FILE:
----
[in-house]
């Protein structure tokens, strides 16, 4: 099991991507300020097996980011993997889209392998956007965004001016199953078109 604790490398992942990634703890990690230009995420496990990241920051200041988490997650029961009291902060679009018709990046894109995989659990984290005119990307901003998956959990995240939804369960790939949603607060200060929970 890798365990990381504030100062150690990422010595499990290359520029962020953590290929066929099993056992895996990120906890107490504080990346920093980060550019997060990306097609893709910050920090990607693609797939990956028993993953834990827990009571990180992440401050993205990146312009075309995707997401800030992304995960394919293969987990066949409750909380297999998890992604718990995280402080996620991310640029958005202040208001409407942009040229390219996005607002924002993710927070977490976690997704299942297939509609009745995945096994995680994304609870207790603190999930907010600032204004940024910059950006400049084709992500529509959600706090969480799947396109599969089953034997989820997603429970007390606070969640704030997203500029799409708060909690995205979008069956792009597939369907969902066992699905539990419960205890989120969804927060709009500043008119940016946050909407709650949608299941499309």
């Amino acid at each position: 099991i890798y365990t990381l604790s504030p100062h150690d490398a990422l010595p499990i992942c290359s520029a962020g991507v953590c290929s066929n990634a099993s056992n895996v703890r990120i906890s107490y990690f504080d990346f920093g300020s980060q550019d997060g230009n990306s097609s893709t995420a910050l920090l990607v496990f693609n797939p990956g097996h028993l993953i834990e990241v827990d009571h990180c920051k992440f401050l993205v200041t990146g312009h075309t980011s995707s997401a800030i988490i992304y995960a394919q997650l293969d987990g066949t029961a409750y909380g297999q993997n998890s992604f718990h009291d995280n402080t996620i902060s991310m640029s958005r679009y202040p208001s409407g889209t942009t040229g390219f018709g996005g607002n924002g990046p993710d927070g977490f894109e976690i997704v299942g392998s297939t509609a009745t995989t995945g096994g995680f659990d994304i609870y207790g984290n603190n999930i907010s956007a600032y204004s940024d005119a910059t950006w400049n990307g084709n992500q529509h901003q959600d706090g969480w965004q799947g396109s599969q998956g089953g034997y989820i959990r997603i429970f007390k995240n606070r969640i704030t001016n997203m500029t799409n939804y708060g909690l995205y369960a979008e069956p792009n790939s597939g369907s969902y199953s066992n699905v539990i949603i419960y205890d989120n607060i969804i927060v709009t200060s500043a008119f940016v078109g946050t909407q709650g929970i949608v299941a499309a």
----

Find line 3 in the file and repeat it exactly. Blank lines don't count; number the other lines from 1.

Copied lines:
């Amino acid at each position: 099991i890798y365990t990381l604790s504030p100062h150690d490398a990422l010595p499990i992942c290359s520029a962020g991507v953590c290929s066929n990634a099993s056992n895996v703890r990120i906890s107490y990690f504080d990346f920093g300020s980060q550019d997060g230009n990306s097609s893709t995420a910050l920090l990607v496990f693609n797939p990956g097996h028993l993953i834990e990241v827990d009571h990180c920051k992440f401050l993205v200041t990146g312009h075309t980011s995707s997401a800030i988490i992304y995960a394919q997650l293969d987990g066949t029961a409750y909380g297999q993997n998890s992604f718990h009291d995280n402080t996620i902060s991310m640029s958005r679009y202040p208001s409407g889209t942009t040229g390219f018709g996005g607002n924002g990046p993710d927070g977490f894109e976690i997704v299942g392998s297939t509609a009745t995989t995945g096994g995680f659990d994304i609870y207790g984290n603190n999930i907010s956007a600032y204004s940024d005119a910059t950006w400049n990307g084709n992500q529509h901003q959600d706090g969480w965004q799947g396109s599969q998956g089953g034997y989820i959990r997603i429970f007390k995240n606070r969640i704030t001016n997203m500029t799409n939804y708060g909690l995205y369960a979008e069956p792009n790939s597939g369907s969902y199953s066992n699905v539990i949603i419960y205890d989120n607060i969804i927060v709009t200060s500043a008119f940016v078109g946050t909407q709650g929970i949608v299941a499309a």